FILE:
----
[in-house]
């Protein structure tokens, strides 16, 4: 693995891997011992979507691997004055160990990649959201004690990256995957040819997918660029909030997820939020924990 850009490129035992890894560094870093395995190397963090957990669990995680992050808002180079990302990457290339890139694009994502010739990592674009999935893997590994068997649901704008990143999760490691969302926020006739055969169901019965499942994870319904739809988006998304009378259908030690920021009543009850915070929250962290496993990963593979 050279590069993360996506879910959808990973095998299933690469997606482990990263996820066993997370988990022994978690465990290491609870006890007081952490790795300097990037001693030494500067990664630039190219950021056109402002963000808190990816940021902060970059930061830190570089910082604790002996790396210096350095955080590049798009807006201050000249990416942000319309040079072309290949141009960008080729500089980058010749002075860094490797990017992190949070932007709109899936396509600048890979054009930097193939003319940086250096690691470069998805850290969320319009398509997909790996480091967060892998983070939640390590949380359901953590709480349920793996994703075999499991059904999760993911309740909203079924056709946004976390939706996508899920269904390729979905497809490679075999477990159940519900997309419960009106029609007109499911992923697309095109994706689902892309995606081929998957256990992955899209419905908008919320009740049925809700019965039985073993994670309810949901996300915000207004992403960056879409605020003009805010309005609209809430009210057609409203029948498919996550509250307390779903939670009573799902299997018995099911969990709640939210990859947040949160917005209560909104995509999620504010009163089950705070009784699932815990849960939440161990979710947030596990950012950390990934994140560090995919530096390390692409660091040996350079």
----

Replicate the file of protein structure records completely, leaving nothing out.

[in-house]
């Protein structure tokens, strides 16, 4: 693995891997011992979507691997004055160990990649959201004690990256995957040819997918660029909030997820939020924990 850009490129035992890894560094870093395995190397963090957990669990995680992050808002180079990302990457290339890139694009994502010739990592674009999935893997590994068997649901704008990143999760490691969302926020006739055969169901019965499942994870319904739809988006998304009378259908030690920021009543009850915070929250962290496993990963593979 050279590069993360996506879910959808990973095998299933690469997606482990990263996820066993997370988990022994978690465990290491609870006890007081952490790795300097990037001693030494500067990664630039190219950021056109402002963000808190990816940021902060970059930061830190570089910082604790002996790396210096350095955080590049798009807006201050000249990416942000319309040079072309290949141009960008080729500089980058010749002075860094490797990017992190949070932007709109899936396509600048890979054009930097193939003319940086250096690691470069998805850290969320319009398509997909790996480091967060892998983070939640390590949380359901953590709480349920793996994703075999499991059904999760993911309740909203079924056709946004976390939706996508899920269904390729979905497809490679075999477990159940519900997309419960009106029609007109499911992923697309095109994706689902892309995606081929998957256990992955899209419905908008919320009740049925809700019965039985073993994670309810949901996300915000207004992403960056879409605020003009805010309005609209809430009210057609409203029948498919996550509250307390779903939670009573799902299997018995099911969990709640939210990859947040949160917005209560909104995509999620504010009163089950705070009784699932815990849960939440161990979710947030596990950012950390990934994140560090995919530096390390692409660091040996350079």